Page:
As a volunteer working in the Sahel of Niger, the poorest country in the world, I have learned much more from the inhabitants of my small village than I could ever hope to teach them. Although I have a large “demonstration” garden in which many of the village children garden alongside me, the villagers’ knowledge of the trees and plants, as well as their uses, far surpasses anything that I could hope to learn in my time here.
When I first arrived in the Sahelian village, I often took evening “tree walks” with several of the children in order to learn the name of each tree and plant as well as its medicinal and nutritional qualities. Nearly everything that grows here has a use, and most plants have multiple uses. The people of Niger use trees and plants as medicine, food, shelter, and animal fodder. All survival and existence is directly tied to the plants that grow in the area.
With an average annual income of approximately $200, Nigerians have no choice but to survive off of the land. Some “Western” medicines are available, and most of the villagers actually prefer them, but they are expensive and inaccessible to many of the people who live here. The trees and plants serve the same function, and there seems to be a cure that can be derived from the trees for anything and everything.
The Acacia nilotica, in particular, has many uses. A form of gum arabic, used in sodas and eaten as candy, is extracted from the trunk. The seeds and seed pods are ground with a mortar and pestle, boiled in water, and given to young babies to drink; the people believe that it makes the babies strong and helps their stomachs. Adults also drink the pounded seeds with water for stomachaches. The seeds are also used externally. After working in my field, I had blisters covering the palms of my hands. One of my friends collected some seeds from the gum arabic tree, pounded them up, and covered my hands in the solution. My hands felt better almost immediately.
Other trees are used as medicines as well. The Adansonia digitata, commonly known as the baobab tree, is used for asthma attacks and diarrhea. The neem tree (Azadirachta indica) is believed to cure malaria. Branches are gathered and boiled in water, then the water is repeatedly used to bathe. A small amount of the water is consumed once every three days until the malaria is cured. The seedpods of Pilostigma reticulatum are used to relieve tooth pain and the fruits from the tamarind tree (Tamarindus indica) are added to bathing water to treat measles.
Trees in the Sahel have other uses as well. The people use Combretum glutinosum as a calendar by making an incision in the trunk every year. Even the Euphorbia balsamifera, although poisonous, has proved useful in this land; it contains a milky fluid used to make poison arrows, as an insecticide, and as a disinfectant for boils. And when in need of mosquito repellent for camels and other animals, the Acacia seyal is burned, putting smoke in the air to chase the bugs away.
In addition to living off of the land, nutrition is important to these villagers, so the leaves of many trees are eaten for the vitamin C they add to their diets. The Moringa oleifera has a high vitamin C content; the leaves are boiled until they are tender and then eaten with hot pepper and peanuts. The fruit of the baobab tree has nutritional value similar to a banana, as does the fruit from the Ziziphus mauritanica.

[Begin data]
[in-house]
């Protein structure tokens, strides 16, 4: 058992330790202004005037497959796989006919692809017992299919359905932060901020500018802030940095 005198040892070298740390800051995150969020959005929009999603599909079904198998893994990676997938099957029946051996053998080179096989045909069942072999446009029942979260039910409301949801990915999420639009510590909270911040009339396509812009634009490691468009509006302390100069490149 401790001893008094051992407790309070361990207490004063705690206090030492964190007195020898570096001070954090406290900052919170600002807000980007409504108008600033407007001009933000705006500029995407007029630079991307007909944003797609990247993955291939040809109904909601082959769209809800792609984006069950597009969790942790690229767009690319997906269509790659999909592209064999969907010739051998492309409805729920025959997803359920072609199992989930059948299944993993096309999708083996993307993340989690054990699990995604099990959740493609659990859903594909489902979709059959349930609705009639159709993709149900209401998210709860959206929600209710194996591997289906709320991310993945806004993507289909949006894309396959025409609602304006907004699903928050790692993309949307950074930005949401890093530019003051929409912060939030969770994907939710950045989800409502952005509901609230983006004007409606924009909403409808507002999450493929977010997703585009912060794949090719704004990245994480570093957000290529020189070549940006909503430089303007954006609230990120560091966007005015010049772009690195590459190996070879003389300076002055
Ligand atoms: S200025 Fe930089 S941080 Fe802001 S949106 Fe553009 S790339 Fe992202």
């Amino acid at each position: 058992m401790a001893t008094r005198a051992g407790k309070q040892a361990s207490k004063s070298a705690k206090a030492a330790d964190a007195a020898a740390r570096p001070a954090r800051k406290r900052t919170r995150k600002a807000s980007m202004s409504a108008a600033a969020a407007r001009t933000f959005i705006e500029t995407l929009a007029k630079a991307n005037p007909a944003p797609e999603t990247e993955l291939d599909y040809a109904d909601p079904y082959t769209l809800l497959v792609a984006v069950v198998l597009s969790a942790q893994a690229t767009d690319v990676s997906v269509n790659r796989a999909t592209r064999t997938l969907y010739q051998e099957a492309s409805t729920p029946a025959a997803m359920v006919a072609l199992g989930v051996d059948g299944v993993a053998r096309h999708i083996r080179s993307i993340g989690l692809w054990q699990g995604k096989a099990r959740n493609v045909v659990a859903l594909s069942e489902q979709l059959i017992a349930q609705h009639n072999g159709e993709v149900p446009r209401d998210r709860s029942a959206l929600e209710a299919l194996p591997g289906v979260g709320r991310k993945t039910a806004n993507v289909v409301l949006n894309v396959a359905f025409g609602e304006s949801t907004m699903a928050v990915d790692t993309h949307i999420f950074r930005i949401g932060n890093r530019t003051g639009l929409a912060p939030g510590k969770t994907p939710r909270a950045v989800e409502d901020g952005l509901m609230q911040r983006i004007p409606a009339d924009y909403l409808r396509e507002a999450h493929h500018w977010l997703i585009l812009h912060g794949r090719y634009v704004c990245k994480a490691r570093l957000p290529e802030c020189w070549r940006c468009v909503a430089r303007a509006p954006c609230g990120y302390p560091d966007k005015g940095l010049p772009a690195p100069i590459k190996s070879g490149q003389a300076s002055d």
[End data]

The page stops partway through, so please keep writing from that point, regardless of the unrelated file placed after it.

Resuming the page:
Sometimes an ailment requires additional help. In the weekly market there are always medicine men selling traditional, plant-derived medicines. They sit on blankets with their barks and plants spread around them, along with animal heads, snakeskins, and other oddities that are said to heal various afflictions. I even found it necessary to visit a medicine man recently myself.
I arrived at home one day to find a snake in my hut, then found another in my garden well. The villagers insisted that I get some “snake medicine” from the medicine man to prevent me from seeing another. Two different powders were given to me. I had to drink one for three consecutive days, and the other was burned in my yard and garden for three consecutive nights to protect me from snakes. Supposedly, I would not see one, but if I did happen upon one it would not be able to harm me. Another snake showed up in my garden well, but it was a non-poisonous one. As I picked up a handful of my bean harvest to put into a sack, a snake slithered out of the bean pile. Perhaps the medicine worked, as I wasn’t ever bitten, but I have my reservations.
A friend bought medicine for bad dreams and insomnia, a green powder taken from a tree that the medicine man would not divulge. They are very secretive about where their medicines come from and the plants that are used.
In this land where the people rely on plants for sustenance, there is also a plant to provide the cure for any affliction.
Rita Herkal has been a volunteer with the Peace Corps in Niger, Africa, for two years and recently purchased her own camel for transportation. She spends her time teaching the villagers how to establish gardens.
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